I am classified as an independent contractor, but I should be an employee

Independent Contractor vs. Employees in California: What’s the Difference?

Understanding the difference between your classification as an independent contractor or employee could prevent you from losing thousands of dollars in wages and other benefits.
With respect to “non-exempt” employees, employers are required to adhere to California’s requirements for the payment of minimum wage, overtime, meal and rest breaks, and many other conditions of employment. With respect to “exempt” employees, California law does not require employers to comply with these requirements.

In 2018, the California Supreme Court issued a unanimous decision, Dynamex Operations West, Inc. v. Superior Court of Los Angeles, which clarified that the “ABC” test should be used to determine whether a worker is an hourly employee (non- exempt) or independent contractor (exempt) under California’s wage order. The Assembly Bill (AB) 5, took effect on January 1, 2020 and will be used by courts to determine employee status. In order to be classified as an independent contractor, an employer must demonstrate that the worker:

  1. Is free from control and direction by the hiring company;
  2. Performs work outside the usual course of business of the hiring entity; and
  3. Is independently established in that trade, occupation, or business.

AB5 ensures that workers who perform core work under company control versus independent business have access to basic labor and employment protections that are denied to independent contractors or exempt employees, see below:

Frequently Asked Questions

California courts will not assume you are an independent contractor just because you signed an agreement stating you are. You can be an employee even if you signed an agreement stating that you are an independent contractor, however, the nature of your work and relationship with the person hiring you governs the type of employment classification.
No. Labor Code § 2750.3 assumes that all workers are employees and provides the test that a hiring entity would have to satisfy to show a worker is an independent contractor. Workers may seek an attorney if they believe their employer has not evaluated their working condition to ensure workers are properly classified.
Yes. Workers may be considered employees and have protections under California law, even if they are determined not to be employees under federal law.  This is because the tests used to determine employee status under California law differ from the tests used under federal law, such as the federal Fair Labor Standards Act (FLSA).

Employee v. Independent Contractor Coverage in California

Labor Standard Employee Independent Contractor
Minimum wage
Overtime pay
Unemployment insurance
Worker’s compensation
Paid sick days
Paid family days
Discrimination and sexual harassment protections

Source: EPI analysis of California labor laws

At Webb Law Group, APC., our employment law attorneys have in-depth knowledge of the California Labor Code and the differences between independent contractors and non-exempt employees. Our firm is very familiar with employer schemes that may greatly reduce the amount of money paid to you and may entitle you to legal damages including penalties for misclassification. To learn more, please call (559) 431 4888 to set up a meeting with an attorney who can explain your legal options.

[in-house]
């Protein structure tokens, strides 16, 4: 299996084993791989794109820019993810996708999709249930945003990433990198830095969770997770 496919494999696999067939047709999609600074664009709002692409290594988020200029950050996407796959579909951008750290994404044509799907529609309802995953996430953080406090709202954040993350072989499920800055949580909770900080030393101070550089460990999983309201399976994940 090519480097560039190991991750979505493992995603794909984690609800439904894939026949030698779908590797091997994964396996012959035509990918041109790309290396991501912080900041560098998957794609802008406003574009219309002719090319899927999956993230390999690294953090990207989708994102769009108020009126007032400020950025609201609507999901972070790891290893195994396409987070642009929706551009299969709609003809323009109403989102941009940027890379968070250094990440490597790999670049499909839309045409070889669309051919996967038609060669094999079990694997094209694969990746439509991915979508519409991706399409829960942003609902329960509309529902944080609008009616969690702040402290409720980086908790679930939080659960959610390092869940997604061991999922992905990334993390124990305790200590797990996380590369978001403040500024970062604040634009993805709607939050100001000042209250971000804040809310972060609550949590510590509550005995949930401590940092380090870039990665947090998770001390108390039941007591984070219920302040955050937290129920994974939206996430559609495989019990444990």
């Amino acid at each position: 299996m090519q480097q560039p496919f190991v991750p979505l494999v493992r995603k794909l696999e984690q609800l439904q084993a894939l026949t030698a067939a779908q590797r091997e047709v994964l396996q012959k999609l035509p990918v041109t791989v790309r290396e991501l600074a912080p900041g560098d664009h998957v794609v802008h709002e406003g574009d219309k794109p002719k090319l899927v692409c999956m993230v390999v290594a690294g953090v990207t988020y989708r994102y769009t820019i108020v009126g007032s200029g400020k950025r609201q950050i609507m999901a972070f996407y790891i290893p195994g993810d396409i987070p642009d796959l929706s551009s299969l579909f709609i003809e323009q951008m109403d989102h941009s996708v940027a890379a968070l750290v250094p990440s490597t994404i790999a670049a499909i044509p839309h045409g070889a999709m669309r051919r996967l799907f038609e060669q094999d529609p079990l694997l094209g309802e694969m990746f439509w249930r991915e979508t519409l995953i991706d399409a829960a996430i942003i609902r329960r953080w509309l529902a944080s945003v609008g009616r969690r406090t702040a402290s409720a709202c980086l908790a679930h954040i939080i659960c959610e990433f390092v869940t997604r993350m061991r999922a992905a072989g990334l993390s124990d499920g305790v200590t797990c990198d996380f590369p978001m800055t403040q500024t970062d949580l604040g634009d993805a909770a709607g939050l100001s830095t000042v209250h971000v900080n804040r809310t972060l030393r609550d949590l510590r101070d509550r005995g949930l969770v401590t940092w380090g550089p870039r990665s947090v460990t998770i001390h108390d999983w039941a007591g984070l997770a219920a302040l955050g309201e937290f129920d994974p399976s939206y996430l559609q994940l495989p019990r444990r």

An Example of Wage Theft by Misclassifying Employees

For workers, the cost of being misclassified can be detrimental. For example, consider an employee, Jessica, who was misclassified as an independent contractor because she was paid an annual amount of $38,000 (which is less than “two times the state minimum wage for full-time employment” meaning that Jessica could not properly be classified as an employee exempt from overtime pay). Jessica worked on average 45 hours a week. So, her employer is depriving her of 5 hours of overtime each week by misclassifying her as an independent contract. Not only that, but Jessica’s employer is also depriving her of other benefits and protections that she is entitled to under the Labor Code.

Jessica can seek all unpaid minimum and overtime wages, among other damages. Here’s how those damages would be calculated:

A salary of $38,520 is equivalent to an hourly rate of $19.00. To calculate Jessica’s unpaid minimum wages and overtime wages, we use a regular rate of $19.00 per hour and an overtime rate of $28.50 per hour. Because Jessica was not paid for those additional 5 hours each week, her damages would be equivalent to $7,410 each year ($28.50 x 5 hours each week x 52 weeks), not including the pre-judgment interest, liquidated damages, attorneys’ fees and litigation costs that Jessica could also recover in a lawsuit.

Under California law, employees can seek up to four years of unpaid minimum wages and overtime. Those unpaid wages can be considerable. In this example, for a four-year period, Sarah could recover in excess of $29,640, just for her unpaid minimum and overtime wages. The penalties owed to Jessica for failure to pay wages when due, inaccurate paystubs, and missed breaks would likely number in the tens of thousands of dollars as well.

Contact Webb Law Group

If you would like to schedule a free, no-risk consultation* with Webb Law Group, call or text (559) 431-4888 or (619) 399-7700 between 7am and 5:30pm Monday – Friday. You can also submit a request through our online form. If we cannot answer you inquiry immediately, we will be in touch within 24 hours.

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